I am given to prove this proposition on equivalence classes.
Each element of $A$ is an element of one and only one equivalent class.
The part that is confusing is one and only one. It sounds like an existential statement, the existence of an equivalence class and that that equivalence class is unique. How should one understand this proposition in "common" logic terms, namely "for every", "there exists", if..then,...?
So far here is my understanding, or say 'translation' of the proposition:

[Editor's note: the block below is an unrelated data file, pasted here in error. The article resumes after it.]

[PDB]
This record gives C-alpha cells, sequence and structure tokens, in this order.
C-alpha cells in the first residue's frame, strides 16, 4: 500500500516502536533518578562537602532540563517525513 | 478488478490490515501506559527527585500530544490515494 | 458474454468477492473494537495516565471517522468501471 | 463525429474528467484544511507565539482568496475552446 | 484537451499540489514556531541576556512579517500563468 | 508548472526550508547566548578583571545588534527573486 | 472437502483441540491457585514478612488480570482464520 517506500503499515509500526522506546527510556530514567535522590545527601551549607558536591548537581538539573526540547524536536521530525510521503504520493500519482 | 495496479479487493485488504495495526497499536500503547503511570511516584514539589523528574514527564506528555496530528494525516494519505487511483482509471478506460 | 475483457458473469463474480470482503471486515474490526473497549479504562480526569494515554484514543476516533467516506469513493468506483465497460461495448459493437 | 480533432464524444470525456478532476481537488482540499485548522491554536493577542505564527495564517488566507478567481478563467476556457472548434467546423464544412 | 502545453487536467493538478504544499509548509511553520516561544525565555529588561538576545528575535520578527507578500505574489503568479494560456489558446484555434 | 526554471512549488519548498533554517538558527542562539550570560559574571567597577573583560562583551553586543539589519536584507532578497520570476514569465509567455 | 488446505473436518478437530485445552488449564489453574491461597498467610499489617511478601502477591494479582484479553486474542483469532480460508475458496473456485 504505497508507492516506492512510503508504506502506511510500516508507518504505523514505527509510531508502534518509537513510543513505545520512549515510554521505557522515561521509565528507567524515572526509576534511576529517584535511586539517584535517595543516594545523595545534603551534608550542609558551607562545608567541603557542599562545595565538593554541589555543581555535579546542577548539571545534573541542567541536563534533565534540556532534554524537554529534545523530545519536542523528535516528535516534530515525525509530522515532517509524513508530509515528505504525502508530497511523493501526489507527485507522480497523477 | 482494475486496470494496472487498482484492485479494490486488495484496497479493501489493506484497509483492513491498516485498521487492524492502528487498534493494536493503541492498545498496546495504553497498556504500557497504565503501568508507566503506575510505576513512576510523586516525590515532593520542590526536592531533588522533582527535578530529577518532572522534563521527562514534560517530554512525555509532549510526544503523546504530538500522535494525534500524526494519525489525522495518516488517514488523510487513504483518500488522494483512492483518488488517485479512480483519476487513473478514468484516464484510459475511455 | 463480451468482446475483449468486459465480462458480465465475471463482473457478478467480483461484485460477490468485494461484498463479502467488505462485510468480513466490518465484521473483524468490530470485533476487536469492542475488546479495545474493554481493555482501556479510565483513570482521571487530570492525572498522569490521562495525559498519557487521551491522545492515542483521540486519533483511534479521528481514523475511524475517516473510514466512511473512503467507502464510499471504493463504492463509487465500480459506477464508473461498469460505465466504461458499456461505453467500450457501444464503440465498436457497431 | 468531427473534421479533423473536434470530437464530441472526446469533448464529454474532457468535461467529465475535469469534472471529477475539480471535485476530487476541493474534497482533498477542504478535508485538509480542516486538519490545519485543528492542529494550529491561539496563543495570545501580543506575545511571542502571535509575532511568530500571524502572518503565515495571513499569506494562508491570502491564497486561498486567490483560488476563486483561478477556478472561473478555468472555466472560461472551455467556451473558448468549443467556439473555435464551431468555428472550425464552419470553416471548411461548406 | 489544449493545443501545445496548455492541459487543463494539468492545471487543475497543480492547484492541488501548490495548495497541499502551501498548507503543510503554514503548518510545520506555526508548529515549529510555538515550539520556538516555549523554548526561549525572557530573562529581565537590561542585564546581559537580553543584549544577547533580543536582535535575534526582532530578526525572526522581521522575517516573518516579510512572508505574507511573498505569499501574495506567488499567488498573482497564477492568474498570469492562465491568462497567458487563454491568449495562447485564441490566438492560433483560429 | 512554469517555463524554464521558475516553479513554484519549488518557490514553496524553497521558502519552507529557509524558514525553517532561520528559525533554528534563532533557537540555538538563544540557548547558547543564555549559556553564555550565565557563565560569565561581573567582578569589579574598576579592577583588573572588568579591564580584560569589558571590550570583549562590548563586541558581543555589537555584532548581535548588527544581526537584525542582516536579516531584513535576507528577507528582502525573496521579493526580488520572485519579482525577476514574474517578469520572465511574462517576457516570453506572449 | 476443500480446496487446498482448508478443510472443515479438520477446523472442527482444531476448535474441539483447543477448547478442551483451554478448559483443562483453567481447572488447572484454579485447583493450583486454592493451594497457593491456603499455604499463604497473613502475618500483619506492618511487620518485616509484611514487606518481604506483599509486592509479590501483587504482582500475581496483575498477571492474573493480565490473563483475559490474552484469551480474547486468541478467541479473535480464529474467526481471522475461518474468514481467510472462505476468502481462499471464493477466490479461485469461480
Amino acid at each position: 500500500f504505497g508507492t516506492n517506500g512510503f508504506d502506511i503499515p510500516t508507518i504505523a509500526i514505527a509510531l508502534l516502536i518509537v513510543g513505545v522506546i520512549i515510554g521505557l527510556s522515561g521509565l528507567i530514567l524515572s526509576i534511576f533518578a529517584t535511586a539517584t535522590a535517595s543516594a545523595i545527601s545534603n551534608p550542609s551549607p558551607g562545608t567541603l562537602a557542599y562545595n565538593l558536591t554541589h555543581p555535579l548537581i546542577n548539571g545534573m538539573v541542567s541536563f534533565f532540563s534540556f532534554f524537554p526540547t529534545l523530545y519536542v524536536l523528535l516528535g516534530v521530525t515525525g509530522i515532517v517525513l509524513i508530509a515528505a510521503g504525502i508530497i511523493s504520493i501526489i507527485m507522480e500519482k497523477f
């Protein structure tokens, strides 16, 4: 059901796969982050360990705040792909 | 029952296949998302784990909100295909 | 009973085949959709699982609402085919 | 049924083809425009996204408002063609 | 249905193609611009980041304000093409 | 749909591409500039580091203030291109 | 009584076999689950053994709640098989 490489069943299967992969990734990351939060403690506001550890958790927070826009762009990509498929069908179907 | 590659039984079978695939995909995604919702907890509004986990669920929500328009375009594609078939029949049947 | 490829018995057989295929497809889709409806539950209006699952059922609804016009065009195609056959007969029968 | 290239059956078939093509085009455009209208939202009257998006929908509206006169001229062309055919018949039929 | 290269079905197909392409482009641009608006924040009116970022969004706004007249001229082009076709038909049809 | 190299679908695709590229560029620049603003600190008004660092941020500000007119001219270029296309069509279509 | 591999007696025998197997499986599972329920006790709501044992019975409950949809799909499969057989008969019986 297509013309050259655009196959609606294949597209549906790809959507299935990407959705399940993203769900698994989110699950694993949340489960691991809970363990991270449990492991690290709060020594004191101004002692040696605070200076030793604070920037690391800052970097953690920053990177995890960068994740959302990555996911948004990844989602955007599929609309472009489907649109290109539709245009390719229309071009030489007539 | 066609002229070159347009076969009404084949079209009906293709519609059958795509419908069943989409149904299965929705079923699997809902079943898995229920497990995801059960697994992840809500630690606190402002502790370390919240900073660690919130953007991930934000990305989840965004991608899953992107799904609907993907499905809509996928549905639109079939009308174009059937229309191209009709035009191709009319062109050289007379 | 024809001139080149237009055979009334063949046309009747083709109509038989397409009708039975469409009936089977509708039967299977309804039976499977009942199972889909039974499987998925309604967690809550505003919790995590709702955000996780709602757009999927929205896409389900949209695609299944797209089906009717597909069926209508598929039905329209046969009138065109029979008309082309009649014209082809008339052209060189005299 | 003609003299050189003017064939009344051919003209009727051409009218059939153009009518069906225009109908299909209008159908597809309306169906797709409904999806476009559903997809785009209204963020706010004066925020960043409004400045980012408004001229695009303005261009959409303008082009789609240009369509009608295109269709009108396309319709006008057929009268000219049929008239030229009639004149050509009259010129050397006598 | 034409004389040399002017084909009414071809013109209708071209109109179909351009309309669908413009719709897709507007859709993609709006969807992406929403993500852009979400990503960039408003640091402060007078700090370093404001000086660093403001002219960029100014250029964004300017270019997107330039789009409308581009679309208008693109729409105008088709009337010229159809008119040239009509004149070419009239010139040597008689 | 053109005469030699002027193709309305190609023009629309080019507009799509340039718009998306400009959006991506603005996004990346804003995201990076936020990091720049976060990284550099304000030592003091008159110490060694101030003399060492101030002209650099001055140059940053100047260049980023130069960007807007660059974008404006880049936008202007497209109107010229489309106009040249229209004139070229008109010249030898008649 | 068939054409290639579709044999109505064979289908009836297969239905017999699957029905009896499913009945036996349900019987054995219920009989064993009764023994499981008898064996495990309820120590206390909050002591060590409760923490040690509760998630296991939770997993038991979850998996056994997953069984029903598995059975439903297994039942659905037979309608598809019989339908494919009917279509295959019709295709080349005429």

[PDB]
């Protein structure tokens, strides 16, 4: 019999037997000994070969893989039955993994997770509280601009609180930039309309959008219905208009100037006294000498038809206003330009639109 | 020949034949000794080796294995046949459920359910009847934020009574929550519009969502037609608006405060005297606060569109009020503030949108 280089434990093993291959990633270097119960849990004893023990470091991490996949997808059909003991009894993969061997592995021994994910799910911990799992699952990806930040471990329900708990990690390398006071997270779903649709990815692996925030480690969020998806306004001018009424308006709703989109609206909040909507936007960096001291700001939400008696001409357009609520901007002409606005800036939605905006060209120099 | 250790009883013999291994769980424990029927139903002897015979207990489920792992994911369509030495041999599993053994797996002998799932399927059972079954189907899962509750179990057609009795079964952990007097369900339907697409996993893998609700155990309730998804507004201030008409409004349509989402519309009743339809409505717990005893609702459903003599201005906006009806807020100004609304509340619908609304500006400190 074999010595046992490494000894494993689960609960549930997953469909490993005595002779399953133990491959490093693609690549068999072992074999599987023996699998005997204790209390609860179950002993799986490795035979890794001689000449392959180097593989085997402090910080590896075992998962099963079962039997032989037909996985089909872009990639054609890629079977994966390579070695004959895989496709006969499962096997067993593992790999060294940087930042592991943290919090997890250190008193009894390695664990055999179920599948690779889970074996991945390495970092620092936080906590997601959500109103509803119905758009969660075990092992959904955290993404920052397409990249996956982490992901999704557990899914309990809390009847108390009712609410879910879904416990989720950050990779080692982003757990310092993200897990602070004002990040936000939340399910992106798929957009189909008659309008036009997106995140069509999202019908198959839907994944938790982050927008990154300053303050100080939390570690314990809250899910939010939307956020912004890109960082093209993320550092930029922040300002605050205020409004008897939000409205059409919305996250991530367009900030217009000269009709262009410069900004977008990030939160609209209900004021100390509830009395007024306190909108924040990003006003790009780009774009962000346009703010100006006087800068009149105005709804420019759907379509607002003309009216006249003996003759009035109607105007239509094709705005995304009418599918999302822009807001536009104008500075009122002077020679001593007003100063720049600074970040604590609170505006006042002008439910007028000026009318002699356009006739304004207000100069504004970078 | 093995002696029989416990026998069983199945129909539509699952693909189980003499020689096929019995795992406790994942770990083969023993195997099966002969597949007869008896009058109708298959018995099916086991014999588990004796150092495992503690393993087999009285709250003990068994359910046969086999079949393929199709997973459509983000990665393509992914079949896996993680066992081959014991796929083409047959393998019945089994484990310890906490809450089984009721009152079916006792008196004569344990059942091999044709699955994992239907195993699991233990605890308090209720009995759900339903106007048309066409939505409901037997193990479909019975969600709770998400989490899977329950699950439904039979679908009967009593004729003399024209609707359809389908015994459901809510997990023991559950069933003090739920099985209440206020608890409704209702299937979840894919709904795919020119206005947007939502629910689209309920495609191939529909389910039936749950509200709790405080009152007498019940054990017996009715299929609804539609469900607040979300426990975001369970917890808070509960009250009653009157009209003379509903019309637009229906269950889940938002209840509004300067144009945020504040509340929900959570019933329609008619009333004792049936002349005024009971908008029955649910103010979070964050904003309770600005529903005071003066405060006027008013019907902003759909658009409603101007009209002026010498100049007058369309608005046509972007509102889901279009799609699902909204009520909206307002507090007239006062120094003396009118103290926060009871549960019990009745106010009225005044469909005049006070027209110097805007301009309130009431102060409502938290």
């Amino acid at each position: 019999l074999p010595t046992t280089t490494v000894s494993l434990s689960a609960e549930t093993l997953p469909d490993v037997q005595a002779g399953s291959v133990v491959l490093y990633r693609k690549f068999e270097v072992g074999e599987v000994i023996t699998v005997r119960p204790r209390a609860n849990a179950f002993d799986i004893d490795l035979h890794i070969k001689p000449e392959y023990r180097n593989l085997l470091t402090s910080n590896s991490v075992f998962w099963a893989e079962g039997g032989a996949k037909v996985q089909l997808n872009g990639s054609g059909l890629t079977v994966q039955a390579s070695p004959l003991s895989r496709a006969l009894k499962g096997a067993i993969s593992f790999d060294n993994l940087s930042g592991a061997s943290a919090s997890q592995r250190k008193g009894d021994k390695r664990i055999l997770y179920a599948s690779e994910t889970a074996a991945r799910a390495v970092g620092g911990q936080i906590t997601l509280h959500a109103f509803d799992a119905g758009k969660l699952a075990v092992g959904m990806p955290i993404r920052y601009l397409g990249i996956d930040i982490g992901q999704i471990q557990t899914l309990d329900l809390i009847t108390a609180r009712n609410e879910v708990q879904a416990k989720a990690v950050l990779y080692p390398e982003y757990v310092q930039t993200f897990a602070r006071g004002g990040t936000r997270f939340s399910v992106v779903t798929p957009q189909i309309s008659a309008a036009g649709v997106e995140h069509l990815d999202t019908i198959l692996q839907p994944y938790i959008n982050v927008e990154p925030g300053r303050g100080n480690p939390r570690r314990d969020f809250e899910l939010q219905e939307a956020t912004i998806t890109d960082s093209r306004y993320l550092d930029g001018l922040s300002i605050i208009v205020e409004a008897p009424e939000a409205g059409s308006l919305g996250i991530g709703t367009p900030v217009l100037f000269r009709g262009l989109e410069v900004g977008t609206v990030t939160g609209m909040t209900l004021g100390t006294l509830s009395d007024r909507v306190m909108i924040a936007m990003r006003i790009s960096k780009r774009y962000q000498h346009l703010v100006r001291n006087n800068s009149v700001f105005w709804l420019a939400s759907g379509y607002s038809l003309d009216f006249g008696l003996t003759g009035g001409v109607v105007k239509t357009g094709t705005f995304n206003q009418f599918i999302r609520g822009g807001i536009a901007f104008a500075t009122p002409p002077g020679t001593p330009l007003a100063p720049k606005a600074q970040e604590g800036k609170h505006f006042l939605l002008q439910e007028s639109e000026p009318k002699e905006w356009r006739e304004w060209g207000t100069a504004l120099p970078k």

There exists a unique equivalence class such that each element of $A$ belongs to that equivalence class.
This understanding is doubtful, at least for me, because it implies that all elements of $A$ belong to one equivalence class, which is wrong.
I am not looking for a proof, just an understanding of the proposition. Thanks!